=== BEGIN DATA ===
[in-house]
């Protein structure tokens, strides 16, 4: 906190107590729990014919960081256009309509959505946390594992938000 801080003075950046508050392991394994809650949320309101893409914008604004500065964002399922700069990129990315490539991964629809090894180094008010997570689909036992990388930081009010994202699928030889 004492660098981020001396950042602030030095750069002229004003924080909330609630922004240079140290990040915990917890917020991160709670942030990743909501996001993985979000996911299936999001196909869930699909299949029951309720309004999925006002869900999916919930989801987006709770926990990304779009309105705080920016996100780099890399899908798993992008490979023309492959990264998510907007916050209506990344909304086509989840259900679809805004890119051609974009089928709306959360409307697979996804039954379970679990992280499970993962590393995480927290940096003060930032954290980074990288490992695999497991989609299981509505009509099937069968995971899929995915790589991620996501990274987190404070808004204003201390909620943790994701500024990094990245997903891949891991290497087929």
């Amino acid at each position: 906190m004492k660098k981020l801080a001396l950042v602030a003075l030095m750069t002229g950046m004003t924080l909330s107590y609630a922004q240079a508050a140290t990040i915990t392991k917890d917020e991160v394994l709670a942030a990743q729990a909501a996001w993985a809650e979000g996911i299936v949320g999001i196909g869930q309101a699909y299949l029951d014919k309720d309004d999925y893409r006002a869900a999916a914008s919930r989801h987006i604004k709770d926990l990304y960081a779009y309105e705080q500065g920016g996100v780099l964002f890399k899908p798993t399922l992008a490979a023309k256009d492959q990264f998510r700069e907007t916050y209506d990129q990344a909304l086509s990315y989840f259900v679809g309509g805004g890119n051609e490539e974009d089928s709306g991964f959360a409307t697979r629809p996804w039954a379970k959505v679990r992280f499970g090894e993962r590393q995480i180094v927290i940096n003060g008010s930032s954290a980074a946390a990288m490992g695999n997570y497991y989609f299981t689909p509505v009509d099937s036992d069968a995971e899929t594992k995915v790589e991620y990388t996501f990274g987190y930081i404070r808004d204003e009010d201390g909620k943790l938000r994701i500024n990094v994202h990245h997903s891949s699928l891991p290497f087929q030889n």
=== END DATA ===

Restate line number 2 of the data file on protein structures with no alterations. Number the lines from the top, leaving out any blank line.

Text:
């Protein structure tokens, strides 16, 4: 906190107590729990014919960081256009309509959505946390594992938000 801080003075950046508050392991394994809650949320309101893409914008604004500065964002399922700069990129990315490539991964629809090894180094008010997570689909036992990388930081009010994202699928030889 004492660098981020001396950042602030030095750069002229004003924080909330609630922004240079140290990040915990917890917020991160709670942030990743909501996001993985979000996911299936999001196909869930699909299949029951309720309004999925006002869900999916919930989801987006709770926990990304779009309105705080920016996100780099890399899908798993992008490979023309492959990264998510907007916050209506990344909304086509989840259900679809805004890119051609974009089928709306959360409307697979996804039954379970679990992280499970993962590393995480927290940096003060930032954290980074990288490992695999497991989609299981509505009509099937069968995971899929995915790589991620996501990274987190404070808004204003201390909620943790994701500024990094990245997903891949891991290497087929």